Black activists believe the police killing of George Floyd and the nationwide civil unrest that followed could be the catalyst for overhauling the criminal justice system.
Following Saturday's massive demonstrations against racism and police brutality, some are pushing for incremental change, such as requiring more rigorous training, reviewing policies and mandating that officers live in the communities in which they work to deepen their relationship with residents. But others are advocating for more sweeping responses, such as defunding law enforcement agencies or even dismantling police departments.
Tens of thousands of people marched in places from coast to coast Saturday in what was perhaps the largest one-day mobilization since Floyd died on May 25.
“What we’re facing is a real reckoning on a lot of levels,” said Alicia Garza, co-founder of Black Lives Matter. “This (coronavirus) pandemic pulled back the curtains on decades of disinvestment, decades of devaluing and also now one of the major issues that black communities face is violence at the hands of the police.”
Many activists believe the unrest could be an opportunity to press Democratic leadership, including presumptive presidential nominee Joe Biden, to address criminal justice in a deeper way. Floyd's family and civil rights leader the Rev. Al Sharpton have announced a march on Washington in August to call for a federal policing equality act.
Biden in recent days has condemned police brutality and urged fundamental change. Weeks ago, he released a plan called “Lift Every Voice” to address issues important to the black community, including a proposal to expand the power of the justice system to address “systemic misconduct” in police departments and prosecutor offices.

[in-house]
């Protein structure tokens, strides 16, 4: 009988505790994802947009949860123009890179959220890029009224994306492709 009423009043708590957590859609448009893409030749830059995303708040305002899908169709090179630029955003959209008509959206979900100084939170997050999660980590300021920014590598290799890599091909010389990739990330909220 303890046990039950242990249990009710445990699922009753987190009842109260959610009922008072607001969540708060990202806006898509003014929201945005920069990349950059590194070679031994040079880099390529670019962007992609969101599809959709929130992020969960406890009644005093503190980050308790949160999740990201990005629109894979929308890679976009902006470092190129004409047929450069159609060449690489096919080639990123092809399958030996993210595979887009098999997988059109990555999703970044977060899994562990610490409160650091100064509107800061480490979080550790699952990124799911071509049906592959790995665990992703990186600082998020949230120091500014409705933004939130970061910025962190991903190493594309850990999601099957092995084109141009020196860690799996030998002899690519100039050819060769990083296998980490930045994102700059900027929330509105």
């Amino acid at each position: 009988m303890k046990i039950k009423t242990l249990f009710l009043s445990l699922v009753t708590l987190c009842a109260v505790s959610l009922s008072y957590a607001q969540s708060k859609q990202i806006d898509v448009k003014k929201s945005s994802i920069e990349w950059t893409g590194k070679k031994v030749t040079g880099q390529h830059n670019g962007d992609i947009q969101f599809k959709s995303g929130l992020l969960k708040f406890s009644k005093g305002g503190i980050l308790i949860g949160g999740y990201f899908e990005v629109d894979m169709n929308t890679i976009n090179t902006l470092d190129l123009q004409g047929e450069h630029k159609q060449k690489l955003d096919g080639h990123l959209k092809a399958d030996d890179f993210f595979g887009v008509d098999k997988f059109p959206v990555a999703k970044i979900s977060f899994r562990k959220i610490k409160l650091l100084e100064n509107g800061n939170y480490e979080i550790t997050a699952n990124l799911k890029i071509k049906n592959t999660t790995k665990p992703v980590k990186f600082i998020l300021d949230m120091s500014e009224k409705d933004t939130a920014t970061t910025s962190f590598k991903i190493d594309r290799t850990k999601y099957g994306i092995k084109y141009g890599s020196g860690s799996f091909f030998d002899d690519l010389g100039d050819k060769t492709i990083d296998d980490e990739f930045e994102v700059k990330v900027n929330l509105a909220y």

“This is a national crisis and we need real leadership right now, leadership that will bring everyone to the table so we can take measures to root out systemic racism,” Biden said last week as protests roiled the country. “It’s time for us to take a hard look at the uncomfortable truths.”
But some want him to go further.
“Black communities are under assault, we are under attack and it’s from all sides,” said Color of Change president Rashad Robinson. “He (Biden) has an opportunity to help by actually being more forthright and visionary about what he’s going to achieve and how he’s going to undo the barriers standing in the way.”
The Minneapolis City Council is considering disbanding the Minneapolis Police Department as one response to Floyd's killing. The city announced an agreement Friday that would ban the use of chokeholds and require police to report and intervene when they see unauthorized use of force.
“There’s a cry for a real meaningful change, and it starts with justice for George Floyd, but it can’t end there," Minnesota Attorney General Keith Ellison told The Associated Press before becoming the special prosecutor in Floyd's case. "We need new, fundamental change, and it needs to be from the top to the local community.”
Days after that interview, Ellison upgraded charges against fired Minnesota officer Derek Chauvin and charged three other policemen with aiding and abetting murder.